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Dr. Joe Meisel holds a Ph.D. in zoology from the University of Wisconsin and an M.S. in wildlife ecology and conservation from the University of Florida, and is a board member and vice-president of the Ceiba Foundation. He has worked in Central and South America for over 25 years, studying the effects of habitat alteration on native and migratory birds and evaluating the impact on tropical wildlife of land use conversion. He has led numerous summer and semester field courses in Panama, Costa Rica, and Ecuador. He has worked in Panama with the Smithsonian Migratory Bird Center, and was the recipient of a Fulbright award for studies of orchid diversity in Colombia. Dr. Meisel is the author of Orchids of Tropical America: An Introduction and Guide, and of the forthcoming book Fish: The Wondrous World of Marine Fishes & How They Feed A Planet. His research interests include the foraging behavior of Neotropical army ants and ant-following birds in forest fragments, the dynamics of wildlife in fragmented landscapes, and GIS modeling of species and diversity distributions.
Dr. Catherine Woodward holds a Ph.D. in botany from the University of Wisconsin and an M.S. in tropical botany from University of Florida. She also is a founding board member and current president of the Ceiba Foundation. She has conducted research and traveled extensively in Ecuador and throughout Latin America for over 25 years. For her master’s degree she studied soil disturbance effects on tropical tree seedling growth in reforested areas along the Maxus oil company road in Yasuní National Park, in the Amazonian rainforest of Ecuador. Her current research interests include the impacts of forest fragmentation on plant population genetics and reproduction. Dr. Woodward has worked with the Smithsonian Tropical Research Institute in Panama, conducting field research on birds in forest fragments, and has taught numerous field courses in Costa Rica, Panama and Ecuador. She also is a Faculty Associate leading several courses on tropical ecology and conservation at the University of Wisconsin – Madison.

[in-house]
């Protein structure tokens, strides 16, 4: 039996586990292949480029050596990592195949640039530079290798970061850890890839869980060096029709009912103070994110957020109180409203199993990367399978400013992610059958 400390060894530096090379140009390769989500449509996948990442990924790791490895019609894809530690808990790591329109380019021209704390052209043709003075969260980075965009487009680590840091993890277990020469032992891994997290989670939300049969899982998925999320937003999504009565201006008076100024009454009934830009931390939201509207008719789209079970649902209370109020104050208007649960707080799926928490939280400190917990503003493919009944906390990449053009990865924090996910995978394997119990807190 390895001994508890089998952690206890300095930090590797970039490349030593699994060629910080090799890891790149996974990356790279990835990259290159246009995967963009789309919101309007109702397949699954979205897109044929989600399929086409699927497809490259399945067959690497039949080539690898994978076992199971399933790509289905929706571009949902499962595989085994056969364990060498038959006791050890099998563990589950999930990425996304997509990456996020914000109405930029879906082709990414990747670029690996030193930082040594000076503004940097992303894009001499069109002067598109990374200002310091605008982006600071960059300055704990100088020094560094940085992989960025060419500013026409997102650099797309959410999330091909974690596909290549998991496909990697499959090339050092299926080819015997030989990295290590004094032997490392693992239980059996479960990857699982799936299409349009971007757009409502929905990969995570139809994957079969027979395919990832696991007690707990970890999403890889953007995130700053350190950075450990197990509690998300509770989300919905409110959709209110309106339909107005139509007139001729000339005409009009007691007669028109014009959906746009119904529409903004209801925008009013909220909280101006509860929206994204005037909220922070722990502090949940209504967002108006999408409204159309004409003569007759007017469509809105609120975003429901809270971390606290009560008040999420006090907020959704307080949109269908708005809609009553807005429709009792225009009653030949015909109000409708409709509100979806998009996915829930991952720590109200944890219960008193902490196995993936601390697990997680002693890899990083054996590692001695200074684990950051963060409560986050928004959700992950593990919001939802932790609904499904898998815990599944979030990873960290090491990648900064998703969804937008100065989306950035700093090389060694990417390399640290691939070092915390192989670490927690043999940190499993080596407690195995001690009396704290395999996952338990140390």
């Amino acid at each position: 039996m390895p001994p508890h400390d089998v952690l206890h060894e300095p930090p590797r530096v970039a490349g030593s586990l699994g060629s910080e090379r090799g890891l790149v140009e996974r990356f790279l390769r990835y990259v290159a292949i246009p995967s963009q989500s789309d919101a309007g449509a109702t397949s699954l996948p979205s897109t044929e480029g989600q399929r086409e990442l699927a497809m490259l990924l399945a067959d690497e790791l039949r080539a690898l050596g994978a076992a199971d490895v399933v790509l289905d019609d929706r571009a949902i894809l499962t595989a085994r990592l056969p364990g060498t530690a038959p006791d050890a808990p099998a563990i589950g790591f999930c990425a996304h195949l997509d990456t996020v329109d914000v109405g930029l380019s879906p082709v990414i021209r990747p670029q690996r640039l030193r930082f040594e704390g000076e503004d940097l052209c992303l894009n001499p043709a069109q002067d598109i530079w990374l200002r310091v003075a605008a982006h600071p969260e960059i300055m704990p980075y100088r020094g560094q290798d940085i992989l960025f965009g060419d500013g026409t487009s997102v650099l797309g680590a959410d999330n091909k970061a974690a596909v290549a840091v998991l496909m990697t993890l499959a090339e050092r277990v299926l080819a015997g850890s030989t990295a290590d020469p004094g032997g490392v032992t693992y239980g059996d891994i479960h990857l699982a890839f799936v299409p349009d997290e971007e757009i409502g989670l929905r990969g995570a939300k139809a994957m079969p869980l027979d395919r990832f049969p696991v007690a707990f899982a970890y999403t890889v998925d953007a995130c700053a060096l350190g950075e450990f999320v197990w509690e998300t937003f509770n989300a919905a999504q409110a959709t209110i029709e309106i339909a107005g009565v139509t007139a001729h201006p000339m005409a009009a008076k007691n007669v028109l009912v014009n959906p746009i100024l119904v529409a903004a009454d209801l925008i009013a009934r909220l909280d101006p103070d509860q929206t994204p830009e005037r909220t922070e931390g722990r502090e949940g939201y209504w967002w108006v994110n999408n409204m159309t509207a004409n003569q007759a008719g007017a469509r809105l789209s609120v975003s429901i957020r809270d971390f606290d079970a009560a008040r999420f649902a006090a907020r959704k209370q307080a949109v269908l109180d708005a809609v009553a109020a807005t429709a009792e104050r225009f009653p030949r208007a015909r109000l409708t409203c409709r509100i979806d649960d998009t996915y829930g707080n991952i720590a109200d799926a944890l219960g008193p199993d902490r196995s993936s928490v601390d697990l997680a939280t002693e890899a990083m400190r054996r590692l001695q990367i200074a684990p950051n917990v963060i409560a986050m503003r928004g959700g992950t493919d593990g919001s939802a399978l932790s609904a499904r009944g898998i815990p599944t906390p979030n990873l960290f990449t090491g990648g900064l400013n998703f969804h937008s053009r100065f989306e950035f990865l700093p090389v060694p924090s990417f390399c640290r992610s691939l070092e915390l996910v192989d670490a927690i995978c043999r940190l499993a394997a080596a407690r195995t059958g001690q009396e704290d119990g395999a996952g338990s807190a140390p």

Carolina Toapanta obtained a M.S. in Environmental Conservation from the University of Wisconsin, and is the Executive Director of Ceiba’s operations in Ecuador. She has had a long history with Ceiba: she began as a scholarship student on a summer course, Andes to Amazon, while still completing her undergraduate degree at the Pontificia Universidad Católica in Quito; she later worked as a teaching assistant and logistics coordinator for several of Ceiba’s summer and semester courses; after several years as Projects Coordinator in Ecuador, she assumed the position of Executive Director of all operations in the country. She has led conservation efforts on the Pacific Coast, and has been instrumental in establishing large-scale conservation areas there and in the Andean highlands, including the new Choco Andino de Pichincha Biosphere Reserve, declared in 2018.